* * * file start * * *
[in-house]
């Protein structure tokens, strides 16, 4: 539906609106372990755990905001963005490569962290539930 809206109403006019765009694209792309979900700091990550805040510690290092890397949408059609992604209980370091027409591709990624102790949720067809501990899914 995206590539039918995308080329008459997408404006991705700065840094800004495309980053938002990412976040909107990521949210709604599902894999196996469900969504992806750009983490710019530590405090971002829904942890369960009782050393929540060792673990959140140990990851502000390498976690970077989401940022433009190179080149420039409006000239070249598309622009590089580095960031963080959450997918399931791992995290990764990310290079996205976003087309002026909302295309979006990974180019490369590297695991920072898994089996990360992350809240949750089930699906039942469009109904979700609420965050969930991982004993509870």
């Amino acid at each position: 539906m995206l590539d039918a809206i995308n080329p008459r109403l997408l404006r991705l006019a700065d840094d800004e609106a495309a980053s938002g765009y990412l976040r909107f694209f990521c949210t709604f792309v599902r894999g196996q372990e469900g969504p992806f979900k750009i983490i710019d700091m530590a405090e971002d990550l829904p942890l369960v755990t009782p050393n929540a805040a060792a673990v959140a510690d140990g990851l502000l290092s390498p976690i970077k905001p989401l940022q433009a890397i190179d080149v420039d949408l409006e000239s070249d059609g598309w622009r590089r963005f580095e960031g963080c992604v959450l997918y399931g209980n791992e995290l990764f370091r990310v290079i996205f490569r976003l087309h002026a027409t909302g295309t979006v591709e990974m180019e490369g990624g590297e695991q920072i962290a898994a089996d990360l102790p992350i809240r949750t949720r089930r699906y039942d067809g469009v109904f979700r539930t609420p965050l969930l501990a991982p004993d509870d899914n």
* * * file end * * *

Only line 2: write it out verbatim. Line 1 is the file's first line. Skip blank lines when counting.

């Protein structure tokens, strides 16, 4: 539906609106372990755990905001963005490569962290539930 809206109403006019765009694209792309979900700091990550805040510690290092890397949408059609992604209980370091027409591709990624102790949720067809501990899914 995206590539039918995308080329008459997408404006991705700065840094800004495309980053938002990412976040909107990521949210709604599902894999196996469900969504992806750009983490710019530590405090971002829904942890369960009782050393929540060792673990959140140990990851502000390498976690970077989401940022433009190179080149420039409006000239070249598309622009590089580095960031963080959450997918399931791992995290990764990310290079996205976003087309002026909302295309979006990974180019490369590297695991920072898994089996990360992350809240949750089930699906039942469009109904979700609420965050969930991982004993509870």